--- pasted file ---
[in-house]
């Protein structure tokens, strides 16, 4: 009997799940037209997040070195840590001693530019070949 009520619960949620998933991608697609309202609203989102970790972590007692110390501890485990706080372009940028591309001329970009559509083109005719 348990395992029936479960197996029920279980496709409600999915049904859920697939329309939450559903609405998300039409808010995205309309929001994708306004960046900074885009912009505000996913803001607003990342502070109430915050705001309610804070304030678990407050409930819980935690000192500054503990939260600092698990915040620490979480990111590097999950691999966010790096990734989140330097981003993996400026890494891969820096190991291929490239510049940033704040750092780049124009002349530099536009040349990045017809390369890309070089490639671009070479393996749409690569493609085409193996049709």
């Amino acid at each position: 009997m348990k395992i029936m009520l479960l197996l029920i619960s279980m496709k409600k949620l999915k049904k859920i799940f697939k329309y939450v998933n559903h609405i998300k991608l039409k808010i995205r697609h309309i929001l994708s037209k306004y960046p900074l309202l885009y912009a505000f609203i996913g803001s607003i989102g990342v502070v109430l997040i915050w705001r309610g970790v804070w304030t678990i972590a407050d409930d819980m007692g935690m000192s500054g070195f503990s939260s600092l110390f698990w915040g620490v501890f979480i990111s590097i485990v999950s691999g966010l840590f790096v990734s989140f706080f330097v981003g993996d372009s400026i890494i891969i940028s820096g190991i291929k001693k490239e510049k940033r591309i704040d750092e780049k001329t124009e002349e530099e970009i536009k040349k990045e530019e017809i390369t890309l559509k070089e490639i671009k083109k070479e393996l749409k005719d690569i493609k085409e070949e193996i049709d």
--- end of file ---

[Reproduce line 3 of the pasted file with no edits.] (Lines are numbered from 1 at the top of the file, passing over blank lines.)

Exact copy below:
């Amino acid at each position: 009997m348990k395992i029936m009520l479960l197996l029920i619960s279980m496709k409600k949620l999915k049904k859920i799940f697939k329309y939450v998933n559903h609405i998300k991608l039409k808010i995205r697609h309309i929001l994708s037209k306004y960046p900074l309202l885009y912009a505000f609203i996913g803001s607003i989102g990342v502070v109430l997040i915050w705001r309610g970790v804070w304030t678990i972590a407050d409930d819980m007692g935690m000192s500054g070195f503990s939260s600092l110390f698990w915040g620490v501890f979480i990111s590097i485990v999950s691999g966010l840590f790096v990734s989140f706080f330097v981003g993996d372009s400026i890494i891969i940028s820096g190991i291929k001693k490239e510049k940033r591309i704040d750092e780049k001329t124009e002349e530099e970009i536009k040349k990045e530019e017809i390369t890309l559509k070089e490639i671009k083109k070479e393996l749409k005719d690569i493609k085409e070949e193996i049709d």